Kessler Foundation researchers and clinicians describe the effects of binocular occlusion in a patient with spatial neglect and severe posture impairment. Their report was published recently in Physiotherapy Theory and Practice.

The study participant was a 53-year-old woman who experienced a hemorrhagic stroke. Complications of the hemorrhagic stroke of the right basal ganglia and surrounding area included marked right gaze, severe postural asymmetry, and inadequate responses to multi-step commands.

These symptoms limited her ability to participate in therapy and hindered the use of conventional paper-based tools for evaluating her for spatial neglect.

Under these circumstances, the diagnosis of spatial neglect was based on the Kessler Foundation Neglect Assessment Process (KF-NAP), ie, observation of her performance of daily life activities, according to a media release from Kessler Foundation.

The team found evidence in the literature that indicated that some individuals performed better on tests of spatial neglect when visual stimuli were eliminated. They hypothesized that eliminating visual input would increase spatial awareness on the contralesional side, which in turn, would reduce the rightward deviations in gaze and posture. Improving posture and gaze could improve the patient’s ability to participate effectively in her rehabilitation.

To eliminate visual stimuli, the patient was blindfolded during therapy sessions, and the stroke team evaluated her behavior with and without binocular occlusion. They measured three outcome measures: head position, weight distribution, and the degree of contact between buttocks and therapy mat (buttock-mat contact). These measurements were recorded at baseline, during binocular occlusion, immediately after removal of blindfold, and three minutes after removal.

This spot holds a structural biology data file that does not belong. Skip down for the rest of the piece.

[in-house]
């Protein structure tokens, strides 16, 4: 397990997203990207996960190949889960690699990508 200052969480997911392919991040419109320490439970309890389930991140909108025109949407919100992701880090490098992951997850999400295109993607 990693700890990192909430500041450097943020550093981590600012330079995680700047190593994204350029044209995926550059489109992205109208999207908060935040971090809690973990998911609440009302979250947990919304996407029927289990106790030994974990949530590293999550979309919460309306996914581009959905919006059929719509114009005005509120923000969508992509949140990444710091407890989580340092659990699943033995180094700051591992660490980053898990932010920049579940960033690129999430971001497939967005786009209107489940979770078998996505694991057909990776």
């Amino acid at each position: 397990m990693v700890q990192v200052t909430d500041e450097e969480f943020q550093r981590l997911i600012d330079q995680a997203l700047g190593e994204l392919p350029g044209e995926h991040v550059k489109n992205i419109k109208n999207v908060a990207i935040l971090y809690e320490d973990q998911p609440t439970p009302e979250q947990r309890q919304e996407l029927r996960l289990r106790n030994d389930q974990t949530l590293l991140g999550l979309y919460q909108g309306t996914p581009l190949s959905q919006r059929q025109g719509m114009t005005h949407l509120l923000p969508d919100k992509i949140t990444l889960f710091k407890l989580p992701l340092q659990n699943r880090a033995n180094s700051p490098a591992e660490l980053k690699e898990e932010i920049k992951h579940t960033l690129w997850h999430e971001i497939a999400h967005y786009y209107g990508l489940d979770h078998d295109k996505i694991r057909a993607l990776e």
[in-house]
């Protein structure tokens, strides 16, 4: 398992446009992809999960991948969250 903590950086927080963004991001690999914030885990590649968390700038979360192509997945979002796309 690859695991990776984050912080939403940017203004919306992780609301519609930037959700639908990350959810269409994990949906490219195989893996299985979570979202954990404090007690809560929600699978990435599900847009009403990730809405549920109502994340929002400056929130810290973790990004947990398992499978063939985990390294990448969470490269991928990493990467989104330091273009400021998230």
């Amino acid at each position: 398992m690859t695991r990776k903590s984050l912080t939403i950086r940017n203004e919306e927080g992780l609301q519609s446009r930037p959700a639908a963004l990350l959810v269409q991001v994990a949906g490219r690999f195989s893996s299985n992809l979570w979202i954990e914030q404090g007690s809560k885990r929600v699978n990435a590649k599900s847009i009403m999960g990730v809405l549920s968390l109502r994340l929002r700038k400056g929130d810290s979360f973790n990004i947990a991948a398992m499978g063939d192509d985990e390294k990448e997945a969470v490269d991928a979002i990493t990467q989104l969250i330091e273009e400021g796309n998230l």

All three measures showed immediate improvement during binocular occlusion, with return to baseline at three minutes after the intervention, the release explains.

“We documented that while the patient was blindfolded, she sat up straighter, and her posture was more centered,” Peii Chen, PhD,  senior research scientist in the Center for Stroke Rehabilitation Research, says. “It is unclear why visual stimuli was such a strong factor in this patient’s symptoms of spatial neglect.”

Further research is needed to investigate the usefulness of this type of intervention in rehabilitative care, per the release.

“It is important to look at ways to support upright and centered posture in our patients recovering from stroke,” she notes, “because posture and positioning are essential to participating in many therapies and in performing activities of daily life.”

[Source(s): Kessler Foundation, Science Daily]